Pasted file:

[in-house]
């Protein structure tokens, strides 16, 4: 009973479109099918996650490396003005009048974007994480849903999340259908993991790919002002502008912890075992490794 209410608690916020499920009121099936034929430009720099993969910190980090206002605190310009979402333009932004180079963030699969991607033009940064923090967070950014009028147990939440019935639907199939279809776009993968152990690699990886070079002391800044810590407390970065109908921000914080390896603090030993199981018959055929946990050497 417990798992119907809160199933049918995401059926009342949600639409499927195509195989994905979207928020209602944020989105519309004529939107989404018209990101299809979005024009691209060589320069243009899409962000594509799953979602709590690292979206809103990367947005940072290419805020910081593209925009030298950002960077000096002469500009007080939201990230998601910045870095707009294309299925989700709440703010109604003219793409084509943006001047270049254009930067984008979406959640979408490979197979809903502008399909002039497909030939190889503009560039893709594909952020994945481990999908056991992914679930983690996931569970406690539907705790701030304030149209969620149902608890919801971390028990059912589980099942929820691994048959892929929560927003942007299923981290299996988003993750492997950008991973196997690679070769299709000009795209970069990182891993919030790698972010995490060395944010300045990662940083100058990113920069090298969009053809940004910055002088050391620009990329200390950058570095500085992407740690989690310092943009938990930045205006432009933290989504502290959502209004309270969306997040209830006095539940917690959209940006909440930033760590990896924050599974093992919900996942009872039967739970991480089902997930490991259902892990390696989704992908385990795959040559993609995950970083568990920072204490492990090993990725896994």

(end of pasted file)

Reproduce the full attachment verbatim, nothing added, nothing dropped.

[in-house]
């Protein structure tokens, strides 16, 4: 009973479109099918996650490396003005009048974007994480849903999340259908993991790919002002502008912890075992490794 209410608690916020499920009121099936034929430009720099993969910190980090206002605190310009979402333009932004180079963030699969991607033009940064923090967070950014009028147990939440019935639907199939279809776009993968152990690699990886070079002391800044810590407390970065109908921000914080390896603090030993199981018959055929946990050497 417990798992119907809160199933049918995401059926009342949600639409499927195509195989994905979207928020209602944020989105519309004529939107989404018209990101299809979005024009691209060589320069243009899409962000594509799953979602709590690292979206809103990367947005940072290419805020910081593209925009030298950002960077000096002469500009007080939201990230998601910045870095707009294309299925989700709440703010109604003219793409084509943006001047270049254009930067984008979406959640979408490979197979809903502008399909002039497909030939190889503009560039893709594909952020994945481990999908056991992914679930983690996931569970406690539907705790701030304030149209969620149902608890919801971390028990059912589980099942929820691994048959892929929560927003942007299923981290299996988003993750492997950008991973196997690679070769299709000009795209970069990182891993919030790698972010995490060395944010300045990662940083100058990113920069090298969009053809940004910055002088050391620009990329200390950058570095500085992407740690989690310092943009938990930045205006432009933290989504502290959502209004309270969306997040209830006095539940917690959209940006909440930033760590990896924050599974093992919900996942009872039967739970991480089902997930490991259902892990390696989704992908385990795959040559993609995950970083568990920072204490492990090993990725896994």